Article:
Publications of Ambro, A.

Aging, stimulus identification and the effect of probability: An event-related potential study

Event-related potentials (ERPs) of younger and older subjects were compared in a simple reaction time (SRT) and in two GoNogo (20% and 80% target probability) tasks. At the T5 location, the NA component (the difference between the ERPs elicited by the frequent stimuli in the GoNogo tasks on the one hand, and the ERPs in the SRT task on the other hand) emerged earlier in the younger group. The N2b was larger in the younger group, and in this group the rare stimuli of the 80% GoNogo task elicited an enlarged N2. When compared to the older group, the stimulus probability in the younger group had a larger effect on the amplitude of the late positivity. The results show age-related changes at an early stage of the information processing activity, and larger sensitivity of the orienting system in the younger subjects.

Effects of stimulus alternation, repetition and response requirements on event-related potentials to patterned visual stimuli

Event-related potentials (ERPs) were recorded to square-pattern stimuli presented either to the upper or the lower half of the visual field. in the Same task the subjects had to respond to the fifth stimulus of a microsequence of stimuli that appeared on the same half field, whereas in the Different task the target stimulus was the alternation of stimulus location after a microsequence of four stimuli to the same half field. The pattern-specific CII component (a negative wave to lower half-field stimulation with 100 ms latency) appeared to be insensitive to task variables. N1 increased to the uncertain alternations of stimulus location. An N2 component with temporal maximum emerged to Nogo stimuli (to the fifth stimulus in the same location in the Different task and the alternation after four identical stimuli in the Same task). An anterior N2 was characteristic to the Nogo stimuli of the Different task. P3 latency was longer, and it had more anterior distribution to the Nogo stimuli.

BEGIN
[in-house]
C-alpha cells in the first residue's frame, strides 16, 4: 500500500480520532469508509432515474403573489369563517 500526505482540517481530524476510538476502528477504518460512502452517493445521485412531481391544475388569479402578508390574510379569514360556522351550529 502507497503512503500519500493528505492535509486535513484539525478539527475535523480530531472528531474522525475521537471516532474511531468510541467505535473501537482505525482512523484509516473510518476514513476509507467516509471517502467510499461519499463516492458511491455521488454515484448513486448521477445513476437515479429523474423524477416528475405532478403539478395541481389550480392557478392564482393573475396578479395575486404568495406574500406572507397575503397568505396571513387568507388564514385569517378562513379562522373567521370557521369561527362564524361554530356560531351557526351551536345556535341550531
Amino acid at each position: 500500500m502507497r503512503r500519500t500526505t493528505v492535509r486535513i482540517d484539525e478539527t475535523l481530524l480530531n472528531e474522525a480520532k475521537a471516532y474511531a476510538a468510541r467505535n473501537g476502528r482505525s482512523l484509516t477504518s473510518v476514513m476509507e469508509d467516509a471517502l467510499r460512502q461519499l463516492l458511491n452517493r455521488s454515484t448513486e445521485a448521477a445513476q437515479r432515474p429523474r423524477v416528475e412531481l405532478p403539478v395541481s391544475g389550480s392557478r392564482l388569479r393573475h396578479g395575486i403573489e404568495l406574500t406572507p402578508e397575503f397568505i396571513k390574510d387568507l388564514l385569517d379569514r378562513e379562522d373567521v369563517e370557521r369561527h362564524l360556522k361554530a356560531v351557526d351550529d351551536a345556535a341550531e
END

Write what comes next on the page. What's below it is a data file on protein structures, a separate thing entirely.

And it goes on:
Event-related potentials and aging – identification of deviant visual-stimuli

The effects of aging on event-related potentials (ERPs) were investigated in visual tasks. The stimuli (two angles within a frame) were frequent (standard) or deviant (differing from the standard either in the orientation of the two angles, in the thickness of the frame, or in both). The target stimuli were defined either by the presence of only one deviant feature, or by the conjunction of the deviant features. The deviant stimuli elicited an increased P2, a posterior N2, on N2b, and a tate positivity (Go and Nogo P3). The latencies of all but the P2 were longer in the older subjects. In the younger group, the target stimuli elicited a larger late positivity than the non-target stimuli that had deviant features, whereas in the older group the target stimuli did not elicit a larger P3 than the stimuli with two deviant features, even when this deviant was a non-target. In contrast to the younger group, in the older group we obtained no P3 over the temporal and occipital locations. We found a reduction of P3 over the posterior location even in a group of middle-aged (mean age = 39 years) subjects. In tasks with only one target feature, the false alarm rate was higher in the elderly subjects. These results suggest a gradual age-related slowing down of the attentive processing of deviant visual patterns, and a decrease of inhibitory functions in the elderly group.